CERB Payments Are Taxable & Some Experts Are Urging Canadians To Save For Tax Time
Some suggest saving up to $40 per week!
If you claimed the Canada Emergency Response Benefit (CERB) earlier this year, you may need to start saving for tax time. That’s the message coming from some experts this week, as they remind Canadians that
It’s almost December, which means the new year is almost on the horizon.
According tothat means it’s the perfect time to start getting ready for tax time, especially if you claimed COVID-19 benefits earlier this year.
This is because the CERB, as well as someis taxable.
With that in mind, here's what you need to know ahead of April 2021:
Which COVID-19 benefits are taxable?
During the COVID-19 pandemic,were set up to provide financial support to those who needed it.
When it comes to the Canada Emergency Response Benefit (CERB)which is why applicants were able to automatically receive $2,000 upfront.
However, this doesn’t mean that claimants won’t have to pay tax on their CERB payments.
It’s also worth remembering that you may still have to pay tax on benefits that have been pre-taxed, too.
While schemes like the Canada Response Benefit, Canada Recovery Caregiving Benefit, and the Canada Recovery Sickness Benefitthis doesn’t necessarily mean an applicant won’t pay any additional tax come 2021.
How much will I have to pay back?
The amount you have to pay back in taxes depends on how much money you end up making across the rest of the year.
On their website, the Government of Canada explains that “you must report the CRB/CRCB/CEWS payments that you receive as income when you file your persotnal income tax return.”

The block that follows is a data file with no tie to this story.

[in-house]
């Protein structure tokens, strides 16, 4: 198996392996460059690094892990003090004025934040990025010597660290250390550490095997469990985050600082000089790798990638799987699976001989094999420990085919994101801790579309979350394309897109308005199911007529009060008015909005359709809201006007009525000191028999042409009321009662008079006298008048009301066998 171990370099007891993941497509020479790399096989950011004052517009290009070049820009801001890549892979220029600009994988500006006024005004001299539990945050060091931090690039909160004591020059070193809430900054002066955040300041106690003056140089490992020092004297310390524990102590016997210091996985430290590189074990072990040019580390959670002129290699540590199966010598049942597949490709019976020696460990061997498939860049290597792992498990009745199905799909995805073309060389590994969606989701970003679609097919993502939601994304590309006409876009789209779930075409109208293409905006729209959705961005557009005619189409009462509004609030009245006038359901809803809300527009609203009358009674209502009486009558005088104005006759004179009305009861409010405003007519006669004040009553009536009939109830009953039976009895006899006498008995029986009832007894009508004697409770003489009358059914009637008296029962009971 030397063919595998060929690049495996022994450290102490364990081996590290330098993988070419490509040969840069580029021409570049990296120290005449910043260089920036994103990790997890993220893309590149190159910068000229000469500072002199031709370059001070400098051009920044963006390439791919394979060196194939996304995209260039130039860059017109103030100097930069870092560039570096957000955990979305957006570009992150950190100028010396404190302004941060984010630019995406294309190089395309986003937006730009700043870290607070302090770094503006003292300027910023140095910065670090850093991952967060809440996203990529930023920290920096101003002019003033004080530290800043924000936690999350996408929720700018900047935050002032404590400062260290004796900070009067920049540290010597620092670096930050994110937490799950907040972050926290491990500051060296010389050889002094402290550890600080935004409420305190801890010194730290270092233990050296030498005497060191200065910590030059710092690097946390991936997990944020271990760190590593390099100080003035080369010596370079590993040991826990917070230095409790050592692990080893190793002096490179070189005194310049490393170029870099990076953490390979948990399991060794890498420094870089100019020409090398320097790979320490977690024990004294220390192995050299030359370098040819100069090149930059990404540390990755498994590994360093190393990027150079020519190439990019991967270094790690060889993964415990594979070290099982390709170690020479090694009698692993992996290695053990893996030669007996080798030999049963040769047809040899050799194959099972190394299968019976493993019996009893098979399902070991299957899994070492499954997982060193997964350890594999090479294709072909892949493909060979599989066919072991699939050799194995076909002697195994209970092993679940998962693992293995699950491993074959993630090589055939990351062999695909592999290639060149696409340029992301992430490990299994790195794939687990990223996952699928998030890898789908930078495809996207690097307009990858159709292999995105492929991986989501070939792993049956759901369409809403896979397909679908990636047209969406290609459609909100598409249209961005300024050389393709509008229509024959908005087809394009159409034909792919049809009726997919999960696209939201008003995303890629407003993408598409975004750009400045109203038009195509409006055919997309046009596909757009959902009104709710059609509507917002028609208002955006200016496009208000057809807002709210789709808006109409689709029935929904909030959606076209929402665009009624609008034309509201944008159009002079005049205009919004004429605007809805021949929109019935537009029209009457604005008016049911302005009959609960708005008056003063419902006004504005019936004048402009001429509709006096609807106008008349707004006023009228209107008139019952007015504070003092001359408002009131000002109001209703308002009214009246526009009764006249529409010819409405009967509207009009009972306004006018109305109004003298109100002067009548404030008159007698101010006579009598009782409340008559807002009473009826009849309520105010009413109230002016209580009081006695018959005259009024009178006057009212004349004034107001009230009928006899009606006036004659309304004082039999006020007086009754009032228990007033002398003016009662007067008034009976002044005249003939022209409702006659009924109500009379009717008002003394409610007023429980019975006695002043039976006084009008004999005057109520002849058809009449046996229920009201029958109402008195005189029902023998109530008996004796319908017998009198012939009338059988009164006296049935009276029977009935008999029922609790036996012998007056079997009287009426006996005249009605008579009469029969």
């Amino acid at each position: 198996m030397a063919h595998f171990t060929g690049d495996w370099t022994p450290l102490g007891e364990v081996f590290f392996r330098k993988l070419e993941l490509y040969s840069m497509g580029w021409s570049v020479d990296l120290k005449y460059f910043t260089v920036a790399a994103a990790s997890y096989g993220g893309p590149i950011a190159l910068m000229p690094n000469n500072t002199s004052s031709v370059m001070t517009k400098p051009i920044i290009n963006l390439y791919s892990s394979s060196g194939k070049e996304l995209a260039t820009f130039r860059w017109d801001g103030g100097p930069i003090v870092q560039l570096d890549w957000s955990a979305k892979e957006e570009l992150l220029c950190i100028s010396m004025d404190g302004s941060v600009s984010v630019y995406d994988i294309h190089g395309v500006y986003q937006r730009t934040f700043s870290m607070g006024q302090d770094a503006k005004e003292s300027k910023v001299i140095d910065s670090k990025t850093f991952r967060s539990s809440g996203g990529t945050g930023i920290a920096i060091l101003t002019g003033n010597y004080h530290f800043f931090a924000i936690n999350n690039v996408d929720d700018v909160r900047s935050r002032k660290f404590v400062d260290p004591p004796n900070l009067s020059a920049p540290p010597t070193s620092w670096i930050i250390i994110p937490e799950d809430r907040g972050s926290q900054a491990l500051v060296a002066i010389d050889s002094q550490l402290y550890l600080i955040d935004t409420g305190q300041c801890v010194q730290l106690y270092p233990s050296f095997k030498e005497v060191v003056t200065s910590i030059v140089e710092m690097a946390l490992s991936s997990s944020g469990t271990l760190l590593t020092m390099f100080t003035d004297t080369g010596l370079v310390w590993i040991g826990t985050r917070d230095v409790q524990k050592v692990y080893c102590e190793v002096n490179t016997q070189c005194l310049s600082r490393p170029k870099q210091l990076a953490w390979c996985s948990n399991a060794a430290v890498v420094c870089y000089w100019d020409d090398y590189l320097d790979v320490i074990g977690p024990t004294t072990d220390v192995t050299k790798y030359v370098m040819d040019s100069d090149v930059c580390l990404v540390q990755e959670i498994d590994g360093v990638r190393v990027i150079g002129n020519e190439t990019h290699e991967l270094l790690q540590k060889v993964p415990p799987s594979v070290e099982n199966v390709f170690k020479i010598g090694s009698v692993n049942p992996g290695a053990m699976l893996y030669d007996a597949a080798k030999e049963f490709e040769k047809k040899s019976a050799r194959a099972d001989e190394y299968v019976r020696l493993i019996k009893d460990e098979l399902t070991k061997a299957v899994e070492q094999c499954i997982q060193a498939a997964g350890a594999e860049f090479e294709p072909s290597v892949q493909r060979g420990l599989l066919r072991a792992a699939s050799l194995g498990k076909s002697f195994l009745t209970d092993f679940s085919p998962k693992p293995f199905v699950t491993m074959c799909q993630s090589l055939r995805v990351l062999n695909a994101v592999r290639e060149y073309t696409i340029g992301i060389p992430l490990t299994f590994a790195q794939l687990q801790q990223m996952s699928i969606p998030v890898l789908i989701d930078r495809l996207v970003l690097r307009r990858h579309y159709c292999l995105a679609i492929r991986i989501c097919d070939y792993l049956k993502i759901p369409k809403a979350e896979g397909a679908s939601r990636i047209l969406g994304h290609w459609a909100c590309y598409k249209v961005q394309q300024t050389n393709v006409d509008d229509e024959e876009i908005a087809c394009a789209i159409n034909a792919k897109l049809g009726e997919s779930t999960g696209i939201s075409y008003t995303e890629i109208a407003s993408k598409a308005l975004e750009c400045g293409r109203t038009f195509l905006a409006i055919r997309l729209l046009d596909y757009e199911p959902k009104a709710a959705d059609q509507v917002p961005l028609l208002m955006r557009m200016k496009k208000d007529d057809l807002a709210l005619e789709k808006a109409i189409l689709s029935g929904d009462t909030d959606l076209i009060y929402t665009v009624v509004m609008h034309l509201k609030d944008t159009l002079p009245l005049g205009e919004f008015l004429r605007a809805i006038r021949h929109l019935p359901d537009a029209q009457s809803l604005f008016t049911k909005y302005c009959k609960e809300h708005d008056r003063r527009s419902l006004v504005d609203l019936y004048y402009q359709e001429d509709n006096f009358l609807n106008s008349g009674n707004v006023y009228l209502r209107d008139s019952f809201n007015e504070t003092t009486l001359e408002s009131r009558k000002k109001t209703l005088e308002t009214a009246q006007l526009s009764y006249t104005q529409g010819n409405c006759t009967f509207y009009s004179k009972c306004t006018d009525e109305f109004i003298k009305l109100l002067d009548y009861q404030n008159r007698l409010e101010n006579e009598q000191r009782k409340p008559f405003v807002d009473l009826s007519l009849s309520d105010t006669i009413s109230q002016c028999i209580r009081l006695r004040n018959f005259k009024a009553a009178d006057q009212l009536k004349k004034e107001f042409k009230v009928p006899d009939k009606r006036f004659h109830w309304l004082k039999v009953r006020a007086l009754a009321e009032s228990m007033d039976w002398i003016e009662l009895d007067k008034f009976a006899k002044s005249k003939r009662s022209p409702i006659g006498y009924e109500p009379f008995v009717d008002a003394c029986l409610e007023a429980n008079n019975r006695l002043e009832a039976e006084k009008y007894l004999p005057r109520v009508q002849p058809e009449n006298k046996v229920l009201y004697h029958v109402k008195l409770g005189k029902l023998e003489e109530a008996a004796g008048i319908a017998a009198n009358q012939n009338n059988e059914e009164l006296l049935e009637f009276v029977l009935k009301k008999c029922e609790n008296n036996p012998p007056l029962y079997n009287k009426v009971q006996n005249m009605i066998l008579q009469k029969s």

This means you may have to pay more (or less) depending on how much total income you received.
For example, those who claimed the CRB and earned more than $38,000 will have to repay $0.50 of the benefit for every dollar of net income earned above that.
Come tax time, the CRA will provide claimants with a T4A tax information slip for the exact amount received in COVID-19 benefits, including the CERB.
What do the experts suggest?
John Waters, director of tax consulting services at BMO Private Wealth, told The Canadian Press that considering your marginal tax rate and other sources of income is “critical” ahead of tax time.
“ ... Get a ballpark idea of what type of tax that you might owe based on all of the income sources that you’ve got and maybe some deductions or credits,” he explained.
It was a message backed-up by CIBC’s Managing Director of Tax and Estate Planning, Jamie Golombek, who hasin the past.
“If you had any other income in January, February or early March or you got back to work or worked part-time or you had some bit of income on the side, then you’re going to owe some money,” he reiterated.
Golombek even suggested setting aside between $25 and $40 per week right now, particularly if you think you might struggle to pay the amount in full next spring.
*This article's cover image is for illustrative purposes only.